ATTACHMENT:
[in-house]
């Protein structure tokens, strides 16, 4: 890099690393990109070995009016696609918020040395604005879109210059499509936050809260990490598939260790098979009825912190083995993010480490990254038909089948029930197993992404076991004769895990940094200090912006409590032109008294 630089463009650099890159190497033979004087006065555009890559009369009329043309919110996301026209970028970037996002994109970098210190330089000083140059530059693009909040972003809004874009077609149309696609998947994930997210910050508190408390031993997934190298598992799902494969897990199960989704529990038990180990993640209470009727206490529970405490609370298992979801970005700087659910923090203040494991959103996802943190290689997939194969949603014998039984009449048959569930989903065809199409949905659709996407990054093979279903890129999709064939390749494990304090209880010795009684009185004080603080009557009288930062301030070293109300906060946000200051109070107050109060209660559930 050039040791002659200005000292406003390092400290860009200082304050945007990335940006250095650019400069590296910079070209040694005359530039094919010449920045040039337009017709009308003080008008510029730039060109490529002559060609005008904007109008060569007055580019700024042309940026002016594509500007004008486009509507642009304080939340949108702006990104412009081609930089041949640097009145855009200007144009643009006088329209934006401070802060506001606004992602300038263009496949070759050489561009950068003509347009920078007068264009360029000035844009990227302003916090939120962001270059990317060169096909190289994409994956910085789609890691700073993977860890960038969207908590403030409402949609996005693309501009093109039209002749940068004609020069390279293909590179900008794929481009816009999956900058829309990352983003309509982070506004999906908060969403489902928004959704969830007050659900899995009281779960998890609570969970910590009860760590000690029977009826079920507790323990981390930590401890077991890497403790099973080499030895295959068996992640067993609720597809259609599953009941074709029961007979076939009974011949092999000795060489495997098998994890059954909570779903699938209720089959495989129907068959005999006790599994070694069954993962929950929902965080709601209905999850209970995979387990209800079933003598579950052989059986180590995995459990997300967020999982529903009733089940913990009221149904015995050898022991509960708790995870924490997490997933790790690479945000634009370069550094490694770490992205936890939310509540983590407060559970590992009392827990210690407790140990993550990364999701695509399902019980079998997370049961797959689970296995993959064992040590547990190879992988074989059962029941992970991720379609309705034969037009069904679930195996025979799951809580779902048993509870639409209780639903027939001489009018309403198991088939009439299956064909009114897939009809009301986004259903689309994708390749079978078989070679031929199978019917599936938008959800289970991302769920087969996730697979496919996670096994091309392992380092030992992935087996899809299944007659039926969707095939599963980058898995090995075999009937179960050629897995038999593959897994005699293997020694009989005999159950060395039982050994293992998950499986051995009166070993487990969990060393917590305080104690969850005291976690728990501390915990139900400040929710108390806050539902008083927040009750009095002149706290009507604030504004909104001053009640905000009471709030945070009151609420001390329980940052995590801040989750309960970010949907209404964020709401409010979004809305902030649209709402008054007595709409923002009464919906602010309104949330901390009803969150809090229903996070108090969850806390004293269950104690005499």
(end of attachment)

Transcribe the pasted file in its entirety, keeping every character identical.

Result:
[in-house]
């Protein structure tokens, strides 16, 4: 890099690393990109070995009016696609918020040395604005879109210059499509936050809260990490598939260790098979009825912190083995993010480490990254038909089948029930197993992404076991004769895990940094200090912006409590032109008294 630089463009650099890159190497033979004087006065555009890559009369009329043309919110996301026209970028970037996002994109970098210190330089000083140059530059693009909040972003809004874009077609149309696609998947994930997210910050508190408390031993997934190298598992799902494969897990199960989704529990038990180990993640209470009727206490529970405490609370298992979801970005700087659910923090203040494991959103996802943190290689997939194969949603014998039984009449048959569930989903065809199409949905659709996407990054093979279903890129999709064939390749494990304090209880010795009684009185004080603080009557009288930062301030070293109300906060946000200051109070107050109060209660559930 050039040791002659200005000292406003390092400290860009200082304050945007990335940006250095650019400069590296910079070209040694005359530039094919010449920045040039337009017709009308003080008008510029730039060109490529002559060609005008904007109008060569007055580019700024042309940026002016594509500007004008486009509507642009304080939340949108702006990104412009081609930089041949640097009145855009200007144009643009006088329209934006401070802060506001606004992602300038263009496949070759050489561009950068003509347009920078007068264009360029000035844009990227302003916090939120962001270059990317060169096909190289994409994956910085789609890691700073993977860890960038969207908590403030409402949609996005693309501009093109039209002749940068004609020069390279293909590179900008794929481009816009999956900058829309990352983003309509982070506004999906908060969403489902928004959704969830007050659900899995009281779960998890609570969970910590009860760590000690029977009826079920507790323990981390930590401890077991890497403790099973080499030895295959068996992640067993609720597809259609599953009941074709029961007979076939009974011949092999000795060489495997098998994890059954909570779903699938209720089959495989129907068959005999006790599994070694069954993962929950929902965080709601209905999850209970995979387990209800079933003598579950052989059986180590995995459990997300967020999982529903009733089940913990009221149904015995050898022991509960708790995870924490997490997933790790690479945000634009370069550094490694770490992205936890939310509540983590407060559970590992009392827990210690407790140990993550990364999701695509399902019980079998997370049961797959689970296995993959064992040590547990190879992988074989059962029941992970991720379609309705034969037009069904679930195996025979799951809580779902048993509870639409209780639903027939001489009018309403198991088939009439299956064909009114897939009809009301986004259903689309994708390749079978078989070679031929199978019917599936938008959800289970991302769920087969996730697979496919996670096994091309392992380092030992992935087996899809299944007659039926969707095939599963980058898995090995075999009937179960050629897995038999593959897994005699293997020694009989005999159950060395039982050994293992998950499986051995009166070993487990969990060393917590305080104690969850005291976690728990501390915990139900400040929710108390806050539902008083927040009750009095002149706290009507604030504004909104001053009640905000009471709030945070009151609420001390329980940052995590801040989750309960970010949907209404964020709401409010979004809305902030649209709402008054007595709409923002009464919906602010309104949330901390009803969150809090229903996070108090969850806390004293269950104690005499």